Current vs. Voltage Mode Signals
BIRKET Engineering News, Sept/Aug 1994
In a control system, analog variables such as speed, pressure, temperature, and position are often communicated by a varying voltage or current. In the industrial automation world, the 4-20ma current loop is the standard. We note that those who specify entertainment control systems favor 0-10 volt DC signals without, it seems, due consideration of the merits of the 4-20ma standard. There are several good reasons why current mode signals should be considered.
Although errors can be introduced into any signal, voltage mode signals are susceptible to more than their share of problems. These include the impedance of the voltage source and other supply fluctuations, wire and connection resistance, the integrity of wire insulation, electrostatic and electromagnetic noise, and ground potential differences. Care must be taken not to load a voltage signal as new devices are added. The only real advantage of voltage mode signals is that they interface directly with D/A and A/D converters and analog multiplexing devices.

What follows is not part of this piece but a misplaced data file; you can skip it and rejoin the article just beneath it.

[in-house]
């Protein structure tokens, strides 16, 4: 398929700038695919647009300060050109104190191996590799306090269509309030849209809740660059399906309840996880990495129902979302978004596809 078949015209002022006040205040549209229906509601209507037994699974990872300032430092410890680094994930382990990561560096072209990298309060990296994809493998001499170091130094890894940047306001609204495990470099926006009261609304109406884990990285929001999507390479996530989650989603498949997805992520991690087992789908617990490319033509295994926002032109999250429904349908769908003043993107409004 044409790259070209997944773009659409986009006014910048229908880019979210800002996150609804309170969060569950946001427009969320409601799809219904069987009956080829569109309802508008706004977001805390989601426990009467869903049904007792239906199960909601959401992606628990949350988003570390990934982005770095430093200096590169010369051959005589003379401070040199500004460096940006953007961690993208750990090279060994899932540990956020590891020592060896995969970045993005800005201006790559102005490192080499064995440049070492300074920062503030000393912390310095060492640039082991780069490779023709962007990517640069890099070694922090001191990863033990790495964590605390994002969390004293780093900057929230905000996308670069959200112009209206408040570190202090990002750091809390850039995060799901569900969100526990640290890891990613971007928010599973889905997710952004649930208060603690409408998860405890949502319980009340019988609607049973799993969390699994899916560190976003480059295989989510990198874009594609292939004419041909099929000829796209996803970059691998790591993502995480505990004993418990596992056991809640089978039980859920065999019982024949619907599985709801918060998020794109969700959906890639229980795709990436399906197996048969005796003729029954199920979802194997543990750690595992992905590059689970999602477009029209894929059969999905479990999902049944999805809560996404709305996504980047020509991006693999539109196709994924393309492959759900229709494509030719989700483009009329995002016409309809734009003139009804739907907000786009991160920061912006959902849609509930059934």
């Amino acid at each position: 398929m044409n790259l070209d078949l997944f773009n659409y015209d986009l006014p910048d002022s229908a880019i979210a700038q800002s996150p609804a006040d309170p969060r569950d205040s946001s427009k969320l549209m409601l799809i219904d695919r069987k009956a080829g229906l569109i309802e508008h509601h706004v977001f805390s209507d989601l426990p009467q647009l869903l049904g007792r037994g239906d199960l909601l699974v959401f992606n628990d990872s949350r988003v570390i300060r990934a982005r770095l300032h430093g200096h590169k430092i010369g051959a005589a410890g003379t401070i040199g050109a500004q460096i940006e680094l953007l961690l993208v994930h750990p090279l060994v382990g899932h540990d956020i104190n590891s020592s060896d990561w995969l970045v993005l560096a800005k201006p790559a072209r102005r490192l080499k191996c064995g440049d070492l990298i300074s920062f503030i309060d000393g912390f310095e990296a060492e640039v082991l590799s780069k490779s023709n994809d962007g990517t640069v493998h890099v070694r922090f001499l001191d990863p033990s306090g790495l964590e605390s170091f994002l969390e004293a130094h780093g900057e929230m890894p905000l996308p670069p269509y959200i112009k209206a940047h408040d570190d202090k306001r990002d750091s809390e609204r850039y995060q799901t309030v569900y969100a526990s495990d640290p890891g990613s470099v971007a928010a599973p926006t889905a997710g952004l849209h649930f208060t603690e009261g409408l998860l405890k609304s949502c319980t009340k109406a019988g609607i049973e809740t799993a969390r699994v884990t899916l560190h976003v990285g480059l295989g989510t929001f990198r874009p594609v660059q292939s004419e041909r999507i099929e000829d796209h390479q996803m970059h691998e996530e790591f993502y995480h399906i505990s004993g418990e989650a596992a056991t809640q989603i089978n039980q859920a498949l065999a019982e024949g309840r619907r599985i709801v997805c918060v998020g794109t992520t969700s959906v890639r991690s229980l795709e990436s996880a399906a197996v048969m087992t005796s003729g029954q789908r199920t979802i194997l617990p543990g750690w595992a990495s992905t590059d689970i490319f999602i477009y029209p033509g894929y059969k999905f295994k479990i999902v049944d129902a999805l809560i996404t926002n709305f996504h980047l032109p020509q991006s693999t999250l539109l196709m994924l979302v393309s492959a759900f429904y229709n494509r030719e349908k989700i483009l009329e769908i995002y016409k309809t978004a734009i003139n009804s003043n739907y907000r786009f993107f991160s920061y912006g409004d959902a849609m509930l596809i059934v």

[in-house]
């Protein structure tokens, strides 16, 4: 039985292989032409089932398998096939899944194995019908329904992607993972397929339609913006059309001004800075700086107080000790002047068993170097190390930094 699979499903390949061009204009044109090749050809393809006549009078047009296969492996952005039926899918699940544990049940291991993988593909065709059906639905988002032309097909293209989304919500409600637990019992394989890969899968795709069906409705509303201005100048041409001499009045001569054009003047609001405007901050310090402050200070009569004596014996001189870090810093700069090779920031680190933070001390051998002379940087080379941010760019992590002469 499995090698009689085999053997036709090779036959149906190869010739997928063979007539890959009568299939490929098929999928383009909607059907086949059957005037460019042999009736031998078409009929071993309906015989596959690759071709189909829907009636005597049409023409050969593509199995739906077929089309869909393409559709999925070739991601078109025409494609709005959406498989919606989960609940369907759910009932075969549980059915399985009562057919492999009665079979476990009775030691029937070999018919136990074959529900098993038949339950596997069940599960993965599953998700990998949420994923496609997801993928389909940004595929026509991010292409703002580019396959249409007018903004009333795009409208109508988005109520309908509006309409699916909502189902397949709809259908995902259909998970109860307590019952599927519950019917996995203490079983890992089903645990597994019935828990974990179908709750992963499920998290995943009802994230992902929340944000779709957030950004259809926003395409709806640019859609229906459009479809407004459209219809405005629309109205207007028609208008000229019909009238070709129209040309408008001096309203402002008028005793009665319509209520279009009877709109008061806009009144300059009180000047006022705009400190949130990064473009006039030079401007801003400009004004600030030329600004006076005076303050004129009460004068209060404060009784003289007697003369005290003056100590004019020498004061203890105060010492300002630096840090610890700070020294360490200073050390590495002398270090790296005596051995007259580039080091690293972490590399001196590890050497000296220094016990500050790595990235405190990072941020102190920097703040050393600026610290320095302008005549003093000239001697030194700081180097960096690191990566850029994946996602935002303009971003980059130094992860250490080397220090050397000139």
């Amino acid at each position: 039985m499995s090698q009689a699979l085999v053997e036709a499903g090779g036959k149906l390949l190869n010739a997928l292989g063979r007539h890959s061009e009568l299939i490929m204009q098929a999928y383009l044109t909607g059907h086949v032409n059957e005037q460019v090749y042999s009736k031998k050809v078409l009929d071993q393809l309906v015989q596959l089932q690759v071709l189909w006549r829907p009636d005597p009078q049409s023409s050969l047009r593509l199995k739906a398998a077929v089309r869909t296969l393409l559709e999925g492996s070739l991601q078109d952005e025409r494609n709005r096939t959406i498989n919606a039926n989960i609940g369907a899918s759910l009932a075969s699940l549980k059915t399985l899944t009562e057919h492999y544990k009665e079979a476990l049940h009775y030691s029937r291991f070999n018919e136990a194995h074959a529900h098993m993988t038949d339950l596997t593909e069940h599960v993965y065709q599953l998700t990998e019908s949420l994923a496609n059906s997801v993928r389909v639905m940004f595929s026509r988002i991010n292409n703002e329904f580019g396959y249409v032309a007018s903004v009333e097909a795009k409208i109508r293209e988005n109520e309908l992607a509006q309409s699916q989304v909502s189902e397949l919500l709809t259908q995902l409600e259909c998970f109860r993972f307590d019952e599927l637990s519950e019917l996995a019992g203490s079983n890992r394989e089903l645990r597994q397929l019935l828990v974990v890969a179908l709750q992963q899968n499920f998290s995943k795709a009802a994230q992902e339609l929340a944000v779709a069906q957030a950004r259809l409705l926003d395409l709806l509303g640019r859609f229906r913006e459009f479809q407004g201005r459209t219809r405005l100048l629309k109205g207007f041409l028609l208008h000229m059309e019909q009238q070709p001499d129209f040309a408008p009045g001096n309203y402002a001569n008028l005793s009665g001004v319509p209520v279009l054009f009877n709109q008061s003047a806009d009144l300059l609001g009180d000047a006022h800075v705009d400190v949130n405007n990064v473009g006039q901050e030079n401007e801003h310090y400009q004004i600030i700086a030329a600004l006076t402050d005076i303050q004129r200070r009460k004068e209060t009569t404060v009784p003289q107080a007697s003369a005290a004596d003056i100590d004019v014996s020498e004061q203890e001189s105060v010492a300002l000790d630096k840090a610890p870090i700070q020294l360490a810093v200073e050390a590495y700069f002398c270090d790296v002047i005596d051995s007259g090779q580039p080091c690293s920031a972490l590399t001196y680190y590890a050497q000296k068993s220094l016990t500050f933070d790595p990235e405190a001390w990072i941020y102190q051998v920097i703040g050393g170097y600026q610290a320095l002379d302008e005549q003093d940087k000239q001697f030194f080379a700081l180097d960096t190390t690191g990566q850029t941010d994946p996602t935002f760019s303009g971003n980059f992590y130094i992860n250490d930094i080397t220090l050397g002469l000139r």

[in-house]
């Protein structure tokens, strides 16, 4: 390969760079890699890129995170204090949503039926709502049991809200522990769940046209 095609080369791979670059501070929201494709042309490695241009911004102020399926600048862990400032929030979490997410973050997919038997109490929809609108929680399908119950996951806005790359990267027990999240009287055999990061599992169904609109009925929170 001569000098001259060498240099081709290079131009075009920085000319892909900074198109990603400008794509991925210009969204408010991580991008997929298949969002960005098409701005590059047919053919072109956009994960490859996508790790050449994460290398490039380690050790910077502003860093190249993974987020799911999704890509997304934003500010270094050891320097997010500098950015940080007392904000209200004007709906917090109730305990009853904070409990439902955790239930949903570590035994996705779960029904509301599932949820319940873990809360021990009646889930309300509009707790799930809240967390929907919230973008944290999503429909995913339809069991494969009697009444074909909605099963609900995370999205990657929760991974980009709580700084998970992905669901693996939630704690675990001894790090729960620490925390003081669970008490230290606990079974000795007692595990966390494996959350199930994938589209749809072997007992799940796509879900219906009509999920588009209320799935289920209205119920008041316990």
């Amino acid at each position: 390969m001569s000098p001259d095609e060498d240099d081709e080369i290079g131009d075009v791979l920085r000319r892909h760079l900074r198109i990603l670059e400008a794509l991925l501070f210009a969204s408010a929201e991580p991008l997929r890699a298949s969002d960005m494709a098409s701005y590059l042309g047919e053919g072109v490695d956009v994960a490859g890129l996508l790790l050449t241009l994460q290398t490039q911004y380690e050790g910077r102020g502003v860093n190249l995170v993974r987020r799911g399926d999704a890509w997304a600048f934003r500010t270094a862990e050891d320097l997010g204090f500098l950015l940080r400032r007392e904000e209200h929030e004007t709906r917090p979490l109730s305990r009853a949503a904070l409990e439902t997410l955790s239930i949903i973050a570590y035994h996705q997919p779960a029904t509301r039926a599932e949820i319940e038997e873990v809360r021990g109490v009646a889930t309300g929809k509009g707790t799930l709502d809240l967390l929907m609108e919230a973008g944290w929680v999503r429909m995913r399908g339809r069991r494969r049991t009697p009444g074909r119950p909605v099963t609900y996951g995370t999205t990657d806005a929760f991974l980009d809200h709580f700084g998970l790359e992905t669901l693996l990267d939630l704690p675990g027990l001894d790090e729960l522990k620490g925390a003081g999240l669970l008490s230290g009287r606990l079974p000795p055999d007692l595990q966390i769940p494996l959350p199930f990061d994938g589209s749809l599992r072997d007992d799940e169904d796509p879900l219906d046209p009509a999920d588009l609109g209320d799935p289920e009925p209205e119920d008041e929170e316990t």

Current mode signals have comparative strengths in most of the areas where voltage mode signals have weaknesses. They are immune to loop resistance found in long wire runs and faulty connections. Additional devices generally can be added to the loop without concern for the signal, supply permitting. Current mode signals are relatively immune to noise, the only exception being electromagnetically induced noise which can be substantially eliminated through the proper use of shielded twisted pairs. Intrinsically safe system practices (as described in NEC Article 504-2) are inherently compatible with 4-20ma signals; something which is becoming more of a concern with the growing interest in gas effects. Shorts and opens in the circuit are readily revealed for use with automated diagnostics. Finally, 4-20ma current loop transmission is a more widely accepted industry standard. Any perceived incompatibility with D/A, A/D and multiplexing devices is no longer an issue if the designer uses the widely accepted input and output cards from major manufactures such as Allen-Bradley.
We believe that the 4-20ma standard should be given more consideration in applications where voltage mode signals are common place, especially if the voltage signal is used only because “it has always been done that way.”